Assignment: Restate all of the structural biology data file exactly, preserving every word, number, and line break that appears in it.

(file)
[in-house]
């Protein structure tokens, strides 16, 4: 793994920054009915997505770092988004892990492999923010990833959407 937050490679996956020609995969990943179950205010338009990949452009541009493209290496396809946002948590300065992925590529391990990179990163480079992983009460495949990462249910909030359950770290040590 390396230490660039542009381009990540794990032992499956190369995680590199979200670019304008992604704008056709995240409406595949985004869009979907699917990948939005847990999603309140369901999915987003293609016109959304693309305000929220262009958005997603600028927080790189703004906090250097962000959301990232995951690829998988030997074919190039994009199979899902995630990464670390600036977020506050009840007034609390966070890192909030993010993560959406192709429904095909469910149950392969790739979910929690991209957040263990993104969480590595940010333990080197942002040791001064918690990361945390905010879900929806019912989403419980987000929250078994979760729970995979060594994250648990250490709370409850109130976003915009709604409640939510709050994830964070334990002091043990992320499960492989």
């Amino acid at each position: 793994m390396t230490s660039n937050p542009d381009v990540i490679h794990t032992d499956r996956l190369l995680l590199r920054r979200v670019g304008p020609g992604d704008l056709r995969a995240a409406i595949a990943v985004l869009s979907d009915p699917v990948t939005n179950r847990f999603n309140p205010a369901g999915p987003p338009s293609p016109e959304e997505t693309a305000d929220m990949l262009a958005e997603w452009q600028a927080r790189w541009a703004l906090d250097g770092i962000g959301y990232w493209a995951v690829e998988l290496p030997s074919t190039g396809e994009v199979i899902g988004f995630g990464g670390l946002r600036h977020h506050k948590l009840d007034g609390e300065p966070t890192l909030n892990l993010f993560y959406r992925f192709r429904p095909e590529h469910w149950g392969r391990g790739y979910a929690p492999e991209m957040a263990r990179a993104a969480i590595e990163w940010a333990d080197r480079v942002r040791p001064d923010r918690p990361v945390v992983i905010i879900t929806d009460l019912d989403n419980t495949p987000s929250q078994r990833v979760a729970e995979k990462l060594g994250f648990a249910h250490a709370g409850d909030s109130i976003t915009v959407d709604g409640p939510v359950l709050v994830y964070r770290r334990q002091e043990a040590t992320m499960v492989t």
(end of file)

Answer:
[in-house]
């Protein structure tokens, strides 16, 4: 793994920054009915997505770092988004892990492999923010990833959407 937050490679996956020609995969990943179950205010338009990949452009541009493209290496396809946002948590300065992925590529391990990179990163480079992983009460495949990462249910909030359950770290040590 390396230490660039542009381009990540794990032992499956190369995680590199979200670019304008992604704008056709995240409406595949985004869009979907699917990948939005847990999603309140369901999915987003293609016109959304693309305000929220262009958005997603600028927080790189703004906090250097962000959301990232995951690829998988030997074919190039994009199979899902995630990464670390600036977020506050009840007034609390966070890192909030993010993560959406192709429904095909469910149950392969790739979910929690991209957040263990993104969480590595940010333990080197942002040791001064918690990361945390905010879900929806019912989403419980987000929250078994979760729970995979060594994250648990250490709370409850109130976003915009709604409640939510709050994830964070334990002091043990992320499960492989």
């Amino acid at each position: 793994m390396t230490s660039n937050p542009d381009v990540i490679h794990t032992d499956r996956l190369l995680l590199r920054r979200v670019g304008p020609g992604d704008l056709r995969a995240a409406i595949a990943v985004l869009s979907d009915p699917v990948t939005n179950r847990f999603n309140p205010a369901g999915p987003p338009s293609p016109e959304e997505t693309a305000d929220m990949l262009a958005e997603w452009q600028a927080r790189w541009a703004l906090d250097g770092i962000g959301y990232w493209a995951v690829e998988l290496p030997s074919t190039g396809e994009v199979i899902g988004f995630g990464g670390l946002r600036h977020h506050k948590l009840d007034g609390e300065p966070t890192l909030n892990l993010f993560y959406r992925f192709r429904p095909e590529h469910w149950g392969r391990g790739y979910a929690p492999e991209m957040a263990r990179a993104a969480i590595e990163w940010a333990d080197r480079v942002r040791p001064d923010r918690p990361v945390v992983i905010i879900t929806d009460l019912d989403n419980t495949p987000s929250q078994r990833v979760a729970e995979k990462l060594g994250f648990a249910h250490a709370g409850d909030s109130i976003t915009v959407d709604g409640p939510v359950l709050v994830y964070r770290r334990q002091e043990a040590t992320m499960v492989t």